How to deal with Anger

Sumitta,

How can I humble myself against hate and dislike? How do I response to someone who really doesn’t like me? I know I should love them, but how do I put up with it without feeling the feeling of pain and anger they give me?

—–

Dear Dhamma Follower,

The first step is to understand it. There is a difference between hate and dislike. I dislike the feeling of scratchy wool. Dislike is our evaluation of contact with the world. There is that which is pleasant, unpleasant and neutral. It is nonjudgemental but does get value on the scale of pleasurable.

Anger is something different. Anger is the universe unfolding differently than expectation. The aversions and cravings you have create an expectation of a future and present that (when it doesn’t come true) creates Suffering.

In Buddhism, the poison of hate and fear are the same poison. That is because they are both based in the suffering of aversion– the thirst for things to be differently than they are. That is why metta (unconditional kindness) is important to practice daily, because it DOES develop a sense of accepting the world as it is rather than how we thirst it to be.

When someone is treating you badly and making you angry or sad, the mundane answer to why that happens would be because they have made a transgression to your perceptions of what is appropriate and right.

The Buddhist answer would be that no one makes you angry or sad. Your self-created vision of the world does not unfold the way that is acceptable to you. You do not accept or you avoid the actions of those around you and to gain control of your universe you lash out or sulk.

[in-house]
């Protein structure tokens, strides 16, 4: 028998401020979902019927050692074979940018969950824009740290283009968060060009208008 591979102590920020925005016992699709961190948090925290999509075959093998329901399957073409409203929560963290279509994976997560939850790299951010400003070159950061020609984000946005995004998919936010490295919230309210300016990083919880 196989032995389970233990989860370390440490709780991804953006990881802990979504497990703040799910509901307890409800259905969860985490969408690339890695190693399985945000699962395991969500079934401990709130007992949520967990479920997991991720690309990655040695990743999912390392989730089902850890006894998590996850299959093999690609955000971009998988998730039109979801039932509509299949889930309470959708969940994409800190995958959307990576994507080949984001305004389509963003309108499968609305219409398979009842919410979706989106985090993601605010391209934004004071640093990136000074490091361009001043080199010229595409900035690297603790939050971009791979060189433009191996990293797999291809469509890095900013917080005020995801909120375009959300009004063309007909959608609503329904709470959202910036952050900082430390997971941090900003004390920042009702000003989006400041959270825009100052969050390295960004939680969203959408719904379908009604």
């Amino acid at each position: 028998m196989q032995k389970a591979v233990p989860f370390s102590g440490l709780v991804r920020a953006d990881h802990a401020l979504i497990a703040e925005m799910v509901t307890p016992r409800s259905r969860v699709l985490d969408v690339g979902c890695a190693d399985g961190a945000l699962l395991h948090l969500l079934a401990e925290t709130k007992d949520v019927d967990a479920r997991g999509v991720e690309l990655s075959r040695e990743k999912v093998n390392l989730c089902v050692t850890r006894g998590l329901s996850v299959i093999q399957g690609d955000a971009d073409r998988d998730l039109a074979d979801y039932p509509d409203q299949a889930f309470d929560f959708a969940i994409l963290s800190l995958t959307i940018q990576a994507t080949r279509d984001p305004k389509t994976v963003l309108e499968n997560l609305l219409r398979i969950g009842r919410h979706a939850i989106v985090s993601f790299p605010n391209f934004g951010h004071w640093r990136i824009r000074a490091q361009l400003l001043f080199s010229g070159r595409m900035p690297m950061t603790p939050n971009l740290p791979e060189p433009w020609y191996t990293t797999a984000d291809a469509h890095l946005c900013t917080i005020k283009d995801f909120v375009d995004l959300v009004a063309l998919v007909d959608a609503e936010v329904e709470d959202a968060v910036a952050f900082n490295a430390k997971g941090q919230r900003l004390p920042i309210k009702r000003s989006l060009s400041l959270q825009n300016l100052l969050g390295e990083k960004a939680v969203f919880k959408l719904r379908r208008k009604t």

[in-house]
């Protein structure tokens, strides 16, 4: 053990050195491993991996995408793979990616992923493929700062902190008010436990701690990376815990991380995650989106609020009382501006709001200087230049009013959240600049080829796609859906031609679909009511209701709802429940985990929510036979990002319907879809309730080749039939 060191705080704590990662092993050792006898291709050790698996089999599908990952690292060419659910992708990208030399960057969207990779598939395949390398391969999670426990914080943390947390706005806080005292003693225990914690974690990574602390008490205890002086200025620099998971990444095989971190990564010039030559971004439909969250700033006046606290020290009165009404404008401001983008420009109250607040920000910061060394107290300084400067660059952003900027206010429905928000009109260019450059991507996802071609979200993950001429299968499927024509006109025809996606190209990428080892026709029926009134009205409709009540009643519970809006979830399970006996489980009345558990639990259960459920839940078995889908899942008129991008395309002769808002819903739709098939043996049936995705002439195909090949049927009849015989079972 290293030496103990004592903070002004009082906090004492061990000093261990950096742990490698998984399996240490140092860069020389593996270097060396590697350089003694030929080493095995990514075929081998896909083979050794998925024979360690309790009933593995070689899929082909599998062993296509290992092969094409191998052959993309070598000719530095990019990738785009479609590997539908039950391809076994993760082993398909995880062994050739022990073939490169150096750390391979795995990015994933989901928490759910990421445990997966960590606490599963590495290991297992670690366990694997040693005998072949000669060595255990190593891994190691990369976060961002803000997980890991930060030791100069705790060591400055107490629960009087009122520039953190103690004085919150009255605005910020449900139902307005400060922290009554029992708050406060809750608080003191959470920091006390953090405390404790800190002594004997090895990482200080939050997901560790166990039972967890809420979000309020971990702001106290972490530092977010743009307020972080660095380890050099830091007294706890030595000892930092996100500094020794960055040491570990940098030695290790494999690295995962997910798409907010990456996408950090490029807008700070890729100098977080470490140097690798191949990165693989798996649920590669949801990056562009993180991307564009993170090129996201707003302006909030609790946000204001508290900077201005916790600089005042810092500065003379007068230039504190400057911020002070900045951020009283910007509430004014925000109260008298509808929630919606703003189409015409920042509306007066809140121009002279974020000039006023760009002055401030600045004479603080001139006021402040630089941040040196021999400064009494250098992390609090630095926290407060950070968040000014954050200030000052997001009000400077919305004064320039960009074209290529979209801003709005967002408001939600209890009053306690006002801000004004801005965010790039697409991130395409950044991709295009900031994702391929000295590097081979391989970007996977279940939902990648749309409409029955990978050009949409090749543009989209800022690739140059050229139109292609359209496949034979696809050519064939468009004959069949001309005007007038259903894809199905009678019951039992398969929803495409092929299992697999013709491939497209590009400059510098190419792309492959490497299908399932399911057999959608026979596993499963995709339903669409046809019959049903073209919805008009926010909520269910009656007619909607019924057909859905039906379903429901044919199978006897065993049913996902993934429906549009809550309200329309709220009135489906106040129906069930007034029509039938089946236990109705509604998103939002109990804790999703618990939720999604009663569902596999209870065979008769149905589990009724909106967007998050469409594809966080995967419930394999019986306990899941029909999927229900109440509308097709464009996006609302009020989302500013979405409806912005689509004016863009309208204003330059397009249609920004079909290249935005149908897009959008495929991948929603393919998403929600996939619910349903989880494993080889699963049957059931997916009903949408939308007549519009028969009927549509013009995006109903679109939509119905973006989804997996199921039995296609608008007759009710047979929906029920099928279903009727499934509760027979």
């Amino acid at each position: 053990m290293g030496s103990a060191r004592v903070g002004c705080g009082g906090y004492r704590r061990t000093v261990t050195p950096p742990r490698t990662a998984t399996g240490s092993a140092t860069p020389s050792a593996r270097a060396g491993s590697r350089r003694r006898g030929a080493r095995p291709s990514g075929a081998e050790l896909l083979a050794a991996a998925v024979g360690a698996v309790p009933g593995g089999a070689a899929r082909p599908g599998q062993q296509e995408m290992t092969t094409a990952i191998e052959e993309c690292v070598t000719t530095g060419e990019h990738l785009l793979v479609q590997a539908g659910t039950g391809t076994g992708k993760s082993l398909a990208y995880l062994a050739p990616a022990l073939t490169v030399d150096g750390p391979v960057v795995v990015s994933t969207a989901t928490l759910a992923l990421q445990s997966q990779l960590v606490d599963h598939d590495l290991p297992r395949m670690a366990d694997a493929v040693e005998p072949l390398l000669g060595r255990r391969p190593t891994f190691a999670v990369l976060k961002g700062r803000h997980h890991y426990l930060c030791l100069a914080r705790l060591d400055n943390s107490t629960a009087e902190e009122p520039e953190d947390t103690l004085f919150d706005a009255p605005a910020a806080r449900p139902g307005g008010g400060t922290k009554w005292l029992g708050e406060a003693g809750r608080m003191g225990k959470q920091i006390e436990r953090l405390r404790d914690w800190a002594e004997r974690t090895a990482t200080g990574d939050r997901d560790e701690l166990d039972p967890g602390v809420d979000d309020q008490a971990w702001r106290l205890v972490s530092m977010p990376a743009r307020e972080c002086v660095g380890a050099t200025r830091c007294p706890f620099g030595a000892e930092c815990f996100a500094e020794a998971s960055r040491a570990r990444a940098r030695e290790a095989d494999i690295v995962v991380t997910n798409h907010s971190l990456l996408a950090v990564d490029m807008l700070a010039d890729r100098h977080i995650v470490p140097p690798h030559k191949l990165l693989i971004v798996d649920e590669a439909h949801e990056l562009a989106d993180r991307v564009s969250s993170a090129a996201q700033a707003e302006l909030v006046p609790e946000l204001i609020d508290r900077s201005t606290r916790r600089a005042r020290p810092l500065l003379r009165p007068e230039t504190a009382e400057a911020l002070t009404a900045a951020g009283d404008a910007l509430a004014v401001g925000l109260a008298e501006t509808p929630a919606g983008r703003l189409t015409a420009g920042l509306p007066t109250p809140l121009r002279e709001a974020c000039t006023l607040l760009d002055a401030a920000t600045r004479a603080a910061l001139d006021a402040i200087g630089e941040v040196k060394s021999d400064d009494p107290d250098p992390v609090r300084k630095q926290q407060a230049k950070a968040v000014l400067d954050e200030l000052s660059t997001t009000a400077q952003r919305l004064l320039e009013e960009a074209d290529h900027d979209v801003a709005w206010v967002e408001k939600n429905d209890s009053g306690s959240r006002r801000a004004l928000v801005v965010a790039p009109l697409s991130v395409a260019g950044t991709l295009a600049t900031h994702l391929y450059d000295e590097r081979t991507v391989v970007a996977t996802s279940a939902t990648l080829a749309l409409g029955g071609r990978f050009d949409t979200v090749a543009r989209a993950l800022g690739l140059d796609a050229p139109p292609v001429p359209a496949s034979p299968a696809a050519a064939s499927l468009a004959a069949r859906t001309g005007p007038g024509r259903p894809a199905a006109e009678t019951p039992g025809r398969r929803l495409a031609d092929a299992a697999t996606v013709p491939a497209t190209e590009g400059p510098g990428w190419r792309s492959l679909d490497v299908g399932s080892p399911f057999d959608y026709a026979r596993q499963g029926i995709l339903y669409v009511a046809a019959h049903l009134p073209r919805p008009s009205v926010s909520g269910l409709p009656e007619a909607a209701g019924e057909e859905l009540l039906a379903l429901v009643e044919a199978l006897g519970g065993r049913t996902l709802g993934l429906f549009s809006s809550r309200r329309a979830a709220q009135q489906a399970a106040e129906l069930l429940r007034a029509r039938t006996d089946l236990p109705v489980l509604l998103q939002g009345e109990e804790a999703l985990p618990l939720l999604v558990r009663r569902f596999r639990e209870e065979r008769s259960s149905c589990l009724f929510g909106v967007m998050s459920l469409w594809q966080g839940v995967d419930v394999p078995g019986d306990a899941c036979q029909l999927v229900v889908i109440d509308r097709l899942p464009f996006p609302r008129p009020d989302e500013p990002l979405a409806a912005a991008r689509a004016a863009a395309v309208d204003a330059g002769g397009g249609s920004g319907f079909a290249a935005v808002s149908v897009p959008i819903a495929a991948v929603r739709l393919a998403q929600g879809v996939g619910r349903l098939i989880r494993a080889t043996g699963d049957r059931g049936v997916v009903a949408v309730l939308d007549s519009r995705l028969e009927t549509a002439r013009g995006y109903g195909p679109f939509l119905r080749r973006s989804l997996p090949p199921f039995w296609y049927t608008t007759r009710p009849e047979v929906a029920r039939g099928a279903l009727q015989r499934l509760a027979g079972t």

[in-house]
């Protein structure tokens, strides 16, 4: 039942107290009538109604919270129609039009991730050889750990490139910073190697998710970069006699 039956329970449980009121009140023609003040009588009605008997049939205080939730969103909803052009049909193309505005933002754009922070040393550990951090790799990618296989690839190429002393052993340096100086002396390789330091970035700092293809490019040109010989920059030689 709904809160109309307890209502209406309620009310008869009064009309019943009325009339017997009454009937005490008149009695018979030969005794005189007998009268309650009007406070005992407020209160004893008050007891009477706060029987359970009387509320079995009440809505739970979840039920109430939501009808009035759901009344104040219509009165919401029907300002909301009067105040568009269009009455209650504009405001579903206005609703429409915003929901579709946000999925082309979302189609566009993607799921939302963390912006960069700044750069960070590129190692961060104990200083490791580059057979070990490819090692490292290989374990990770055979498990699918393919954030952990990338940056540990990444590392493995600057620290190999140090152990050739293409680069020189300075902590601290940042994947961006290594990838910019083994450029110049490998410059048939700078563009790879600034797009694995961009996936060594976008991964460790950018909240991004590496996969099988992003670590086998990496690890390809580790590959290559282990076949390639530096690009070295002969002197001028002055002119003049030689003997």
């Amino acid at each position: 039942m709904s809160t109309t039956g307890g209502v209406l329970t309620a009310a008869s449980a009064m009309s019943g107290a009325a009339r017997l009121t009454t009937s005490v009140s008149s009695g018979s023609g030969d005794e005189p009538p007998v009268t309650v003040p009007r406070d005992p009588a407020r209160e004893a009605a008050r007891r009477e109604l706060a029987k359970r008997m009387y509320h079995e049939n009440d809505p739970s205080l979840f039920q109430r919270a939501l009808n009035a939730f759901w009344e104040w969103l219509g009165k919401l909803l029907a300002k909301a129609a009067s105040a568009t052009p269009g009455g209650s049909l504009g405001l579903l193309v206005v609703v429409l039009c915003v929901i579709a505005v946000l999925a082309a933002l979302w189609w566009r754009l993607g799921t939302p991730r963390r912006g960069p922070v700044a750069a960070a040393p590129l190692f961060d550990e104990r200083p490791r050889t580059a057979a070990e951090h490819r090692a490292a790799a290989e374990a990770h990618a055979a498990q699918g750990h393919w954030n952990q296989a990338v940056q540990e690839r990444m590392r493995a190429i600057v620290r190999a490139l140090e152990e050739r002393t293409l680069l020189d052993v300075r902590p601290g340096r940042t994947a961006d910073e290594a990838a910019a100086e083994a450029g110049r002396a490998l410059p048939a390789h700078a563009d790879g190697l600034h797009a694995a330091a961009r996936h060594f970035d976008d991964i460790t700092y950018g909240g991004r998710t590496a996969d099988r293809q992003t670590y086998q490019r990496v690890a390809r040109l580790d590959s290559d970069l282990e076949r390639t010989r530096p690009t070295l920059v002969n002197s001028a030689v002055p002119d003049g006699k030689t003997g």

Getting angry is fear’s response to take control. But anger is the result of self-affliction. It is entirely ego based.

A man reaches into a fire and throws a burning ember at you and then runs away– we had no control over that world. An angry man might pick up that anger and try to throw it back, but if the offender has left holds onto that burning wood until he returns.

Who is hurting you more? The man who threw the ember or you who continues to hold it in your hand and lets it burn you for as long as it takes?

Spend time each day developing metta/unconditional loving kindness in a general sense of the world. Then when the situations come when you feel anger arise, you can be more mindful of it, and make the choice of anger reaction or a wiser proaction with your situation.

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Categories: Buddha, Dharma, Ethics, Four Noble Truths, Kharma, Lifestyle, Mahayana, Meditation, Noble Eightfold Path, Relationships, Theravada, Tibet, Virajana, Work

Author:Sumitta

Born Joshua Hudson, Reverend Sumitta (his ordained name) finished a twenty-year career as a military photo-journalist, and became a Licensed Social Worker with continuing studies in Mental Health, Healthcare Advocate, and Buddhist Minister. Currently, he works as the Director of Psychological Health and Primary Prevention of Violence for the U.S. Air Force. Previously, he served as the healthcare patient advocate for the Veterans Healthcare Administration, and is a License Clinical Social Worker, with a Master’s in Clinical Social Work at the University of Pittsburgh, working as a drug and alcohol rehabilitation counselor, public speaker, trainer and personal/family advisor. His dharma name "Sumitta," which translates to "Good Friend" in Pali.

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